Marathon Oil Corporation (NYSE: MRO) has completed its divestiture of its Kurdistan assets on Friday, according to company press release, as it seeks to divest nearly all its oil operations overseas to focus on operations in the United States.
Marathon Oil held a 15% stake interest in the Atrush Block in the Kurdistan region in Iraq, and represents its only holding in the country.
While the project was a small one, netting 2,400 barrels of oil equivalent per day, the exit is reflective of Marathon’s bigger push to shore up its business in the United States, exiting 9 total countries since 2013. The tenth country that Marathon will exit is the United Kingdom, which is expected to close in the second half of 2019 when RockRose Energy will purchase Marathon Oil’s stake in Marathon Oil UK LLC and Marathon Oil West of Shetland Limited—projects that combined generated 13,000 barrels per day.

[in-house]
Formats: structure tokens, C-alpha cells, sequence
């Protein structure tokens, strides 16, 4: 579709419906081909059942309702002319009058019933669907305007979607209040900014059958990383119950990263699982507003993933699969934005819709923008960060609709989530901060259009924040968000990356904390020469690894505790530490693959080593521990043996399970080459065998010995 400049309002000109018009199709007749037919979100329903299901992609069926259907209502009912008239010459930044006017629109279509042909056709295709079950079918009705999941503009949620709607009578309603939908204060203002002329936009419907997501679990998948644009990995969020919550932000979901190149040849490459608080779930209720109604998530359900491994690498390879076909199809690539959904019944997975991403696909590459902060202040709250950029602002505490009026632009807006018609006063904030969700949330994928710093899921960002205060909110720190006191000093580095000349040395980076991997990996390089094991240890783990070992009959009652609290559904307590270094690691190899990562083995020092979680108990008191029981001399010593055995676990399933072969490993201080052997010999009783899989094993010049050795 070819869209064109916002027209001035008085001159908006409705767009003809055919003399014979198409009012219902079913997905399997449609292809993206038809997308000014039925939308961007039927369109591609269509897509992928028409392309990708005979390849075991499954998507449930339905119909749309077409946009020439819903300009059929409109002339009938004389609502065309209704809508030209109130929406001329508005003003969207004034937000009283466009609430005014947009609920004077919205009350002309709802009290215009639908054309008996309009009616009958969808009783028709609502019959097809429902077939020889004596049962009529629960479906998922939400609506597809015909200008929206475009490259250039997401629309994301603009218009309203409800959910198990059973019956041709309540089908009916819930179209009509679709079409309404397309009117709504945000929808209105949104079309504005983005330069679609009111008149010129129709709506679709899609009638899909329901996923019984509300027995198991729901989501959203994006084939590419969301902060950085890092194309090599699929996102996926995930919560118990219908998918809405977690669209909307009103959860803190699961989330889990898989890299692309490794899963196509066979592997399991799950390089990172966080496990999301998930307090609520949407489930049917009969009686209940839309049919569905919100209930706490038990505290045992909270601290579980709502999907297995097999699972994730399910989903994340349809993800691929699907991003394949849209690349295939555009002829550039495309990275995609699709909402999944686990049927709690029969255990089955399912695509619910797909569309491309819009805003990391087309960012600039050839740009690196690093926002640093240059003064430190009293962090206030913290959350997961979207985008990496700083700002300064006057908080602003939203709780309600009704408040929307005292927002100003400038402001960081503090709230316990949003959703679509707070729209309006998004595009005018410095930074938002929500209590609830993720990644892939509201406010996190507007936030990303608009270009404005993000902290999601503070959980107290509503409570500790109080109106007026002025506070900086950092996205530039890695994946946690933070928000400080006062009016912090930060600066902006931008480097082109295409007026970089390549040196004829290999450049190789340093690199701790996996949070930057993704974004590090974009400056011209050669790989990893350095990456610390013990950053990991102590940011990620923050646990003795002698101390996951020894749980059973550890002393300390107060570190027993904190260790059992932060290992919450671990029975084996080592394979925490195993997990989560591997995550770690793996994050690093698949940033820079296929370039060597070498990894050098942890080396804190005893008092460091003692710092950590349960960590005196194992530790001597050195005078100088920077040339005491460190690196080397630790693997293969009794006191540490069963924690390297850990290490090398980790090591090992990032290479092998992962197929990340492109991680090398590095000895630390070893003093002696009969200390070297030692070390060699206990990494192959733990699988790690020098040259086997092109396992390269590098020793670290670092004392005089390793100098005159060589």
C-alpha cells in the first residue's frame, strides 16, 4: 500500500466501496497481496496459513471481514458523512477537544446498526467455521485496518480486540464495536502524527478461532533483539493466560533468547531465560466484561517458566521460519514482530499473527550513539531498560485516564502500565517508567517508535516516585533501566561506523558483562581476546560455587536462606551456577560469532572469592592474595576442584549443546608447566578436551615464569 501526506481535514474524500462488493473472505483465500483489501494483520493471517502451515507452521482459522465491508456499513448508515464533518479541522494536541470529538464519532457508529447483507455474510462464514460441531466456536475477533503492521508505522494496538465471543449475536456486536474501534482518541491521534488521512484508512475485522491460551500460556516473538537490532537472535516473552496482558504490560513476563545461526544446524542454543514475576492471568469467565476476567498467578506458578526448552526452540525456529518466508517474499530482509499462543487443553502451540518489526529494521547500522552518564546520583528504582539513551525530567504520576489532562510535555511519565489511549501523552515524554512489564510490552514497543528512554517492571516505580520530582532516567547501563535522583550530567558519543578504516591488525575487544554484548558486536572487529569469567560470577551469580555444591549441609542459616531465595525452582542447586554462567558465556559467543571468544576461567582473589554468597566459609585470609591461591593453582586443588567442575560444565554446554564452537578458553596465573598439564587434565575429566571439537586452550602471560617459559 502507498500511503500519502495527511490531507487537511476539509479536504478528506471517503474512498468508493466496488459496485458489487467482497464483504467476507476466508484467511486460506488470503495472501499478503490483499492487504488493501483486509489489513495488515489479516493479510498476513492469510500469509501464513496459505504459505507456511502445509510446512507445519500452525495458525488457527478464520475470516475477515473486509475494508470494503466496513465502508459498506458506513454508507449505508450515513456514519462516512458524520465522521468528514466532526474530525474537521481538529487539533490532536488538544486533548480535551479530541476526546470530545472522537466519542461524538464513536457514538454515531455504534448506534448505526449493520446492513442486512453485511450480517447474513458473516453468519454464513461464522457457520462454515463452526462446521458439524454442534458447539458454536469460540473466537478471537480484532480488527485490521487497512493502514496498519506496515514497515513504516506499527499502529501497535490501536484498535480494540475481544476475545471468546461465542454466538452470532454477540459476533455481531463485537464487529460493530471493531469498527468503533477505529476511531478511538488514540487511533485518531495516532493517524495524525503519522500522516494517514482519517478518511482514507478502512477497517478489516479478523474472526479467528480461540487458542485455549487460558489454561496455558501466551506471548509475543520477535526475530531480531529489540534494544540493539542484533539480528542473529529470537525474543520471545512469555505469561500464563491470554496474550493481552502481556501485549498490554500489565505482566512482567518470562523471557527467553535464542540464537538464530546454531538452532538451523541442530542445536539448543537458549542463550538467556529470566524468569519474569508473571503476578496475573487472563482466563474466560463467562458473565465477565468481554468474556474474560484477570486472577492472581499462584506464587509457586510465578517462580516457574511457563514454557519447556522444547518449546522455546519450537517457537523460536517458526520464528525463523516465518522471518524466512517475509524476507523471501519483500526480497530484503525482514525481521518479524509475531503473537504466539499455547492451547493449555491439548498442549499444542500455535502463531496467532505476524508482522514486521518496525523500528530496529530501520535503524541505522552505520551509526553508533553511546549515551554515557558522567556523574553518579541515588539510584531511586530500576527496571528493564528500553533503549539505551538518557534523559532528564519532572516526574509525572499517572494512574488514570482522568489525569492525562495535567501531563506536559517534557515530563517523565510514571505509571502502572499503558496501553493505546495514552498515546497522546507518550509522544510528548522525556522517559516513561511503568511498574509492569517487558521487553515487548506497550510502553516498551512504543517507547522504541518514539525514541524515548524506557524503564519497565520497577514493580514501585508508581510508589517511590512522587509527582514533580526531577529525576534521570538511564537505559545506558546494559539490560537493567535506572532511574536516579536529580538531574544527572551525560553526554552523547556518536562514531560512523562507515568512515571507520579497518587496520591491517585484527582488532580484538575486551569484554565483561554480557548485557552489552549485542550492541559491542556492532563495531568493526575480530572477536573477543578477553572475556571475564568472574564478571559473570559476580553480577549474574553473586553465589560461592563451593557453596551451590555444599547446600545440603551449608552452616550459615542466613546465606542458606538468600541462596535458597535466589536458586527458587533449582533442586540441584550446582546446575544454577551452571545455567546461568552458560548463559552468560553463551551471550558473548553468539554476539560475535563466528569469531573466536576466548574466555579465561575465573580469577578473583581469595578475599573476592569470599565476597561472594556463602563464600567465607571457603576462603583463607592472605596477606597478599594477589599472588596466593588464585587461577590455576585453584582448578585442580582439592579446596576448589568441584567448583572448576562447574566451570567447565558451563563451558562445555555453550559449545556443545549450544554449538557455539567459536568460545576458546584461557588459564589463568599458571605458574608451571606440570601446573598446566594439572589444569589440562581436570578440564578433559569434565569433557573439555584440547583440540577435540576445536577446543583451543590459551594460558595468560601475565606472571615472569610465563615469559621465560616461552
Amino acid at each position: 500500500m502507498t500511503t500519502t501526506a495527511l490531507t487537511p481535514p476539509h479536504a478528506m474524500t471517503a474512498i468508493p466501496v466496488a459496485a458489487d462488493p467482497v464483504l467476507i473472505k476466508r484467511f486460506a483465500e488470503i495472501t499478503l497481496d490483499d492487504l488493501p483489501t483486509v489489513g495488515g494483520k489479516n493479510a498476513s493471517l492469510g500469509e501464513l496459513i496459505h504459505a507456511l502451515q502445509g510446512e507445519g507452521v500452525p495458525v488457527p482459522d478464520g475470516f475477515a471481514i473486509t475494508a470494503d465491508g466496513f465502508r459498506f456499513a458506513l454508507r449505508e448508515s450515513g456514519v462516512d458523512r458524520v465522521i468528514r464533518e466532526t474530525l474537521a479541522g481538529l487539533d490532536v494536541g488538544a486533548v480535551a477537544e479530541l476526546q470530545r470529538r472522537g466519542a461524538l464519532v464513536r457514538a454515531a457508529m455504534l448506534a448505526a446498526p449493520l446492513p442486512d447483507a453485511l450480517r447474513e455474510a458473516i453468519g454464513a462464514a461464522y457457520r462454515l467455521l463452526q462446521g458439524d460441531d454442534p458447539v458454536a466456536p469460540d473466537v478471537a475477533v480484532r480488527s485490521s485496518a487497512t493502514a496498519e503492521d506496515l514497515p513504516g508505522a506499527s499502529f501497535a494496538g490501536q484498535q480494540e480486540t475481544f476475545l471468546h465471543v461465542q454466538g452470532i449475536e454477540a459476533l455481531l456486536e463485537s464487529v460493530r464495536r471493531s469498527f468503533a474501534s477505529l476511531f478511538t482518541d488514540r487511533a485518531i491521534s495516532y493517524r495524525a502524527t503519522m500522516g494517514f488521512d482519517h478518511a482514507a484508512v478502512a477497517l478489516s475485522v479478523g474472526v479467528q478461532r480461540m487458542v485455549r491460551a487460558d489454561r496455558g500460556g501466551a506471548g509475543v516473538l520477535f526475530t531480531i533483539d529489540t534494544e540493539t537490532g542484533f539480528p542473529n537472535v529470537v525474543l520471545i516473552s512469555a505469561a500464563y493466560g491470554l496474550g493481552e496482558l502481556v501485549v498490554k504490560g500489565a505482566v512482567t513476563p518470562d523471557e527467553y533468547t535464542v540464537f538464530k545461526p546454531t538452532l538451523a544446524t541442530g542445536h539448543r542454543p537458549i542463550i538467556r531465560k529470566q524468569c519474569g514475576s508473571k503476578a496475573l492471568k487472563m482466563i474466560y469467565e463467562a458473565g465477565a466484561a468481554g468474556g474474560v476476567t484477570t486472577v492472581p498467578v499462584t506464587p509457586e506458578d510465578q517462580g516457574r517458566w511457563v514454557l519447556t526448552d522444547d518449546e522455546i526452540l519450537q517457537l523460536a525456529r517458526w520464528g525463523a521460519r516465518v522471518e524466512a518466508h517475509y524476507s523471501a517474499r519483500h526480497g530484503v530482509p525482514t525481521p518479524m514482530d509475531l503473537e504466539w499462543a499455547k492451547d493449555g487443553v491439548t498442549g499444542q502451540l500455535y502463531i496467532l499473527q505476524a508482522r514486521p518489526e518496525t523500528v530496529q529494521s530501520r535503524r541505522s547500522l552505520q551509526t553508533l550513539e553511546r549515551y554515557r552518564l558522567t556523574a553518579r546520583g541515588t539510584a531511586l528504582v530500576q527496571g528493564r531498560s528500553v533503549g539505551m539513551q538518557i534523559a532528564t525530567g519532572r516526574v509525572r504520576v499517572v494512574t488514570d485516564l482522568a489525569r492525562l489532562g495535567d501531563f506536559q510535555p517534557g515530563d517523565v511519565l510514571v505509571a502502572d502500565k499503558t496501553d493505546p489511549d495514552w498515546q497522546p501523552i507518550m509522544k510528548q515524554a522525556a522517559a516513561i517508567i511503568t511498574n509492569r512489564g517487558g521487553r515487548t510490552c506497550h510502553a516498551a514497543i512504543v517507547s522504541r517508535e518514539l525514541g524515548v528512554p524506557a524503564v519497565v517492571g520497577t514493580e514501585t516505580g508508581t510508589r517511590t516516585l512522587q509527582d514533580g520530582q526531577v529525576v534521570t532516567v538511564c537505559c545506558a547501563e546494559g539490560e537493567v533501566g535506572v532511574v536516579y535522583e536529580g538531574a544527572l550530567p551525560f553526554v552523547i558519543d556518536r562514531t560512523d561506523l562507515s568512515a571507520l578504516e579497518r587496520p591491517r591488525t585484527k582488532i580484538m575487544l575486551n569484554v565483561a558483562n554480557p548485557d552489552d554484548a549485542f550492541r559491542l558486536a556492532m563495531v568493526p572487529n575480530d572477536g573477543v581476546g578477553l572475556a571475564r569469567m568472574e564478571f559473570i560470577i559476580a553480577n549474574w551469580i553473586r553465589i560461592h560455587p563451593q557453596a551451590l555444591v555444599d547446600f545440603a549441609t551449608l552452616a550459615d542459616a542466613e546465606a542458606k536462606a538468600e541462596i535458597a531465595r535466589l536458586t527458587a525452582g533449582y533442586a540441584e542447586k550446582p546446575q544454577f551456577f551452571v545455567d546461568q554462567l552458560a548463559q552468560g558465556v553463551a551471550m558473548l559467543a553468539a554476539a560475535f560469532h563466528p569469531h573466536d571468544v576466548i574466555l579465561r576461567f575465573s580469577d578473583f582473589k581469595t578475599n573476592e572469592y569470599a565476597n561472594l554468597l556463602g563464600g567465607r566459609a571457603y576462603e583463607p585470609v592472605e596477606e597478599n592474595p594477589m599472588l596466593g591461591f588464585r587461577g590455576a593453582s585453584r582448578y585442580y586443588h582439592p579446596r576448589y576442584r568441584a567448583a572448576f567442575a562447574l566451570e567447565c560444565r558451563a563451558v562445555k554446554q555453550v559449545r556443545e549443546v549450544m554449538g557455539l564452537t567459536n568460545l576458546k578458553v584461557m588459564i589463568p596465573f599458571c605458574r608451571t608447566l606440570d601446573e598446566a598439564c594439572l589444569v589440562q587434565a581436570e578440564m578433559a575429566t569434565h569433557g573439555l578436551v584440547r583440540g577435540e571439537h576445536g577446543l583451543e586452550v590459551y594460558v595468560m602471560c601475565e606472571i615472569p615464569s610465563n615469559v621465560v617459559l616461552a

Marathon Oil has also exited Libya—an oil hotpot that has been a headache for foreign oil companies due to the civil unrest.
The plan is for Marathon Oil to invest more heavily back home, pouring billions into the Eagle Ford, the Bakken, STACK/SCOOP in Oklahoma, and the Permian. Marathon’s US-based production for Q1 2019 came in at 388,000 boep/d, versus 426,000 boe/d in Q1 2018.
Marathon has plans to allocate 60 percent of its 2019 capital to the Eagle Ford and Bakken plays, and 40% to the northern Delaware (in the Permian) and Oklahoma plays, with more of the capital being allocated to the more mature assets, and caution being exercised in the Permian where the current pipeline constraints create complications, according to Marathon Oil CEO Lee Tillman in an interview with the Houston Chronicle earlier this month.
While Marathon Oil is returning to its roots in the United States for oil, Marathon Oil Corp still has LNG operations in Equatorial Guinea, that together with Noble Energy will create a mega hub for LNG in the country.